Now, the summand in (*) can be approximated by $$n p^k \exp(-n p^k)$$, so if $$n=p^{-L-\epsilon}$$, $$L\ge 0$$ large and integral, $$0\le \epsilon \le1$$, $$f(p)$$ will be about $$(1-p) \sum_{j\ge 1-L} p^{j-\epsilon} \exp(-p^{j-\epsilon})$$ and we can further approximate this by summing over all integers: if $$L$$ becomes large and $$\epsilon$$ approaches some $$0\le \delta \le 1$$, $$f(p)$$ will approach $$g(\delta):=(1-p)\sum_{j\in\Bbb Z} p^{j-\delta} \exp(-p^{j-\delta}).$$ The average of this over $$\delta$$ has the simple formula $$\int_0^1 g(\delta) d\delta = (1-p)\int_{\Bbb R} p^x \exp(-p^x) dx = -\frac{1-p}{\log p},$$ which is $$1/(2 \log 2)\approx 0.72134752$$ if $$p=\frac 1 2$$, but as others have pointed out, $$g(\delta)$$ oscillates, so the large-$$n$$ limit for $$f(p)$$ will not exist. You can expand $$g$$ in Fourier series to get $$g(\delta)=-\frac{1-p}{\log p}\left(1+2\sum_{n\ge 1} \Re\left(e^{2\pi i n \delta} \,\,\Gamma(1 + \frac{2\pi i n}{\log p})\right) \right).$$ Since $$\Gamma(1+ri)$$ falls off exponentially as $$|r|$$ becomes large, the peak-to-peak amplitude of the largest oscillation will be $$h(p):=-\frac{4(1-p)}{\log p} \left|\Gamma(1+\frac{2\pi i}{\log p})\right|,$$ which, as has already been pointed out, is $$\approx 1.426\cdot 10^{-5}$$ for $$p=1/2$$. For some smaller $$p$$ it will be larger, although for very small $$p$$, it will decrease as the value of the gamma function approaches 1 and $$|\log p|$$ increases. This doesn't mean that the overall oscillation disappears, though, since other terms in the Fourier series will become significant. To illustrate this, here are some graphs of $$g(\delta)$$. From top to bottom, the $$p$$ values are $$0.9$$, $$0.5$$, $$0.2$$, $$0.1$$, $$10^{-3}$$, $$10^{-6}$$, $$10^{-12}$$, and $$10^{-24}$$. As $$p$$ becomes small, $$g(0)=(1-p)\sum_{j\in\Bbb Z} p^{j} \exp(-p^{j}) \ \ \qquad {\rm approaches} \ \ \qquad p^0 \exp(-p^0) = \frac 1 e.$$

References

• It's answers like this that make me remember people on this site are really freakin' smart. Commented May 28 at 0:28

An extended comment:

I doubt there is an analytic expression, though there will be a recursion for a finite number of starting players. I also suspect there may not be a limit for a given probability of heads as the number of starting players increases.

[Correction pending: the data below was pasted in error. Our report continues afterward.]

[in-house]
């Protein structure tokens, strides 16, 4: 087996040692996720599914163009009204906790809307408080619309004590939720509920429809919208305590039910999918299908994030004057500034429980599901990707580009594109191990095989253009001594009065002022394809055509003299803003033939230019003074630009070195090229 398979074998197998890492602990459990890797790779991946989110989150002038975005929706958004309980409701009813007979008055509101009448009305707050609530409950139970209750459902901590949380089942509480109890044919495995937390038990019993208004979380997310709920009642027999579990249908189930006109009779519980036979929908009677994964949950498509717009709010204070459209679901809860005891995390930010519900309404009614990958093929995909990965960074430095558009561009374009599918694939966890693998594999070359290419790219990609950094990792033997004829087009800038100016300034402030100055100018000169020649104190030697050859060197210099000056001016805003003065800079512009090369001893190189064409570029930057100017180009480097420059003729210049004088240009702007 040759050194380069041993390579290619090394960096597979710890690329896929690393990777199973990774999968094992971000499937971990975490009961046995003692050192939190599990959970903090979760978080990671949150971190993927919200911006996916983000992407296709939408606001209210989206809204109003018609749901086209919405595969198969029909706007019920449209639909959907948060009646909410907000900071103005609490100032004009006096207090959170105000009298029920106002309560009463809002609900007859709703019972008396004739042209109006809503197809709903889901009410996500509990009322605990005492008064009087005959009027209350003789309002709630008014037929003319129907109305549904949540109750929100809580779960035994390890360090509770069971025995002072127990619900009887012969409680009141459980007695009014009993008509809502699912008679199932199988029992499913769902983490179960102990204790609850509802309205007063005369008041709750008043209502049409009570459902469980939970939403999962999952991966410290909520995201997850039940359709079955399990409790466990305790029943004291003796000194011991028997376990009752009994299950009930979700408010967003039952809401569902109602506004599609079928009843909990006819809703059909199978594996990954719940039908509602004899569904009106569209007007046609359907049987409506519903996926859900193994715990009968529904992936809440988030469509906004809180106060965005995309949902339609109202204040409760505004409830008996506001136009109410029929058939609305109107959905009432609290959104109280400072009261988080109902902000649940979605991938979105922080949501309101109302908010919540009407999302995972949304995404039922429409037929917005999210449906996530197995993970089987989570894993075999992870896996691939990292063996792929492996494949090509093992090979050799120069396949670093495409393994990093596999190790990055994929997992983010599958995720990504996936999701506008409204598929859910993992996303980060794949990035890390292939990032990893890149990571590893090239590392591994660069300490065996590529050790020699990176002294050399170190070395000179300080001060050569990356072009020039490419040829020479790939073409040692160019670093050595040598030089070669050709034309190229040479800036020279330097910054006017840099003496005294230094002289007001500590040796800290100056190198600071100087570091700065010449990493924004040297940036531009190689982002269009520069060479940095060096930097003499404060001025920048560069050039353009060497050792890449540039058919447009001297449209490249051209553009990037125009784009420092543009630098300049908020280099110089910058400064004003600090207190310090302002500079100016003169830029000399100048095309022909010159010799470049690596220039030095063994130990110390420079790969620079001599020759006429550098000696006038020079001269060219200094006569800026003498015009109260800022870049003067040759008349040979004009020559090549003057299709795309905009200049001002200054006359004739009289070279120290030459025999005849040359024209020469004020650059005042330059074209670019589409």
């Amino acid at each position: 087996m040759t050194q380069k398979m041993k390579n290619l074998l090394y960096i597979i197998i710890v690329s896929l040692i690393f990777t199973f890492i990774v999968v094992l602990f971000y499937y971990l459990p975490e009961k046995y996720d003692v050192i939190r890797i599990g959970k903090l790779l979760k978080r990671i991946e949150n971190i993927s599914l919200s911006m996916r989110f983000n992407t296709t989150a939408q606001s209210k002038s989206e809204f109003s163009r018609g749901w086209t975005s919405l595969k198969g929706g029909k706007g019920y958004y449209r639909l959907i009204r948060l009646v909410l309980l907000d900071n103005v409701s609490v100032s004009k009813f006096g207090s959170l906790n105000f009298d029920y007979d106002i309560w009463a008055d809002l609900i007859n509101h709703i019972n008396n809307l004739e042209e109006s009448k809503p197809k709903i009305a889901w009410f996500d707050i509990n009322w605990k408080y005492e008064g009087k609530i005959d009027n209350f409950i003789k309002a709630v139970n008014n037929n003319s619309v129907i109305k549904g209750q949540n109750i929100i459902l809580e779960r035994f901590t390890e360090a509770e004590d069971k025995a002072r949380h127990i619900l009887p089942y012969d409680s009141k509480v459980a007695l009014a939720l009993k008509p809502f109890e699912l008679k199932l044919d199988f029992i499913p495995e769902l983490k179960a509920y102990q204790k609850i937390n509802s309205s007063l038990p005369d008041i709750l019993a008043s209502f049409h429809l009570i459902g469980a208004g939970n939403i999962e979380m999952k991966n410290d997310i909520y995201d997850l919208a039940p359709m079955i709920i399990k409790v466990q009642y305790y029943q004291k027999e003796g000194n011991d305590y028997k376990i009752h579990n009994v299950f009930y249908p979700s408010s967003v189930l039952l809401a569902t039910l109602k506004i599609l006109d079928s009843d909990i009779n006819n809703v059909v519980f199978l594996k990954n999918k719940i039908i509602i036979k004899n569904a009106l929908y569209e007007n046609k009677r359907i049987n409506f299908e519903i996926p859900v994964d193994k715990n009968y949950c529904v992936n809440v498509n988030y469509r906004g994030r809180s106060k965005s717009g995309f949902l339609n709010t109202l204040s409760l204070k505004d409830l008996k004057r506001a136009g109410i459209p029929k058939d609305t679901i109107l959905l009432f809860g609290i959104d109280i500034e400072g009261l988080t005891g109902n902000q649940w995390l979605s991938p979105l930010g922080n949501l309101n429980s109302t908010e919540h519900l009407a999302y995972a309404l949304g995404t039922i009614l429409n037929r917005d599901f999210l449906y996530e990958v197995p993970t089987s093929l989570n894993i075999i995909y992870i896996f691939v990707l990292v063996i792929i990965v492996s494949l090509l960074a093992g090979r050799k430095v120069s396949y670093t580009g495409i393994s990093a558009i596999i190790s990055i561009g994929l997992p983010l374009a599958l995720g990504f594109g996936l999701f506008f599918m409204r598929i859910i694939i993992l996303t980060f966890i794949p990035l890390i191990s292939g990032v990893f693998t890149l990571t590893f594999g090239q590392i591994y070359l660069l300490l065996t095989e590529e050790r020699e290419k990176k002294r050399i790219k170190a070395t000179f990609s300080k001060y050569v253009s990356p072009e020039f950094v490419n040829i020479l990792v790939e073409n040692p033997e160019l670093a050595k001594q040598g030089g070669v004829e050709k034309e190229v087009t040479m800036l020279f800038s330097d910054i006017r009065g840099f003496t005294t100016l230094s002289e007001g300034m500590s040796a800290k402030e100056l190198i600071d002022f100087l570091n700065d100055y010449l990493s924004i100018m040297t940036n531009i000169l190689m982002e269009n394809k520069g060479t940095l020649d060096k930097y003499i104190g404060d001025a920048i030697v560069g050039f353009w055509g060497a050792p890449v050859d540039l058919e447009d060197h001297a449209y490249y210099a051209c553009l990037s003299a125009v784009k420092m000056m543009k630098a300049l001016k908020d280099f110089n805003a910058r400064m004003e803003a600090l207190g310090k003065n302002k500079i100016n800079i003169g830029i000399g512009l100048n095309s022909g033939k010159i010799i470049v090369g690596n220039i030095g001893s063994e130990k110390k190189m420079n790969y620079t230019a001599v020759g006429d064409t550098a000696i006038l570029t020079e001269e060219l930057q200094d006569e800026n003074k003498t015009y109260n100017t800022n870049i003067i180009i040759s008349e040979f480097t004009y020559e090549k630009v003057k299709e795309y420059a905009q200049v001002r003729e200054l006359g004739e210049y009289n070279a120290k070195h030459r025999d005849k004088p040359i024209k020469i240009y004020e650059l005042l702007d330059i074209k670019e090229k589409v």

Here are the probabilities for up to $$10000$$ starting players when using a fair coin $$(p=0.5)$$. The rounded probabilities for ending up with a single remaining player are close to $$0.72135$$ but the chart is not persuasive that there is a single limit.

I suspect your zig-zag observations result from this fluctuation: $$10000$$ starters may be close to the top of the curve for some probabilities of heads and close to the bottom for nearby probabilities of heads.

drawn with R:

maxn <- 10000
pwin <- 1
for (n in 2:maxn){
}
midright <- mean(pwin[(maxn/2):maxn])
rangeright <- max(pwin[(maxn/2):maxn]) - min(pwin[(maxn/2):maxn])
plot(pwin, ylim=c(midright-rangeright, midright+rangeright), type="l")

With a smaller probability of heads, say $$0.1$$, the range of the fluctuations is substantially wider:

• Hey, Thanks! I tried simulating it for a fixed probability and variable people and found similar plots. In the case of a fixed number of people and variable probability, it showed consistent behaviour after p=0.2; I expected it to fluctuate as well. It still begs the question of what makes it more likely for say, 4000 people to have a winner while 5000 people are less likely, and 6000 people are more likely again Commented May 24 at 20:23
• For p=0.5, 1/p=2, and $2^{10}=1024$, $2^{11}=2048$, $2^{12}=4096$, so these values are 'high' in the first graph, and low points are $2^{9.5}$, $2^{10.5}$ etc ; for any $p$, for $n$ people at the beginning, if ln(n) / ln(p) is close to an integer k, the probability to reach 1 is high, and we should reach 1 after k steps. Commented May 24 at 20:30
• MysticMickey: Suppose you look at a probability of heads of $\frac1{10}$. Then with $0$ players left you lose, with $1$ player left you win, with $2$ players left you have a probability of $\frac{2}{11} \approx 0.18$ of winning. If you start with $10$ people you are quite likely to end up with $1$ player after a single round and then win; if you start with $20$ people you are quite likely to end up with $2$ players after a single round and then lose. You might see something broadly similar with $100$ and $200$ starting people but an extra round. And more generally as @Lourrran suggests. Commented May 24 at 20:37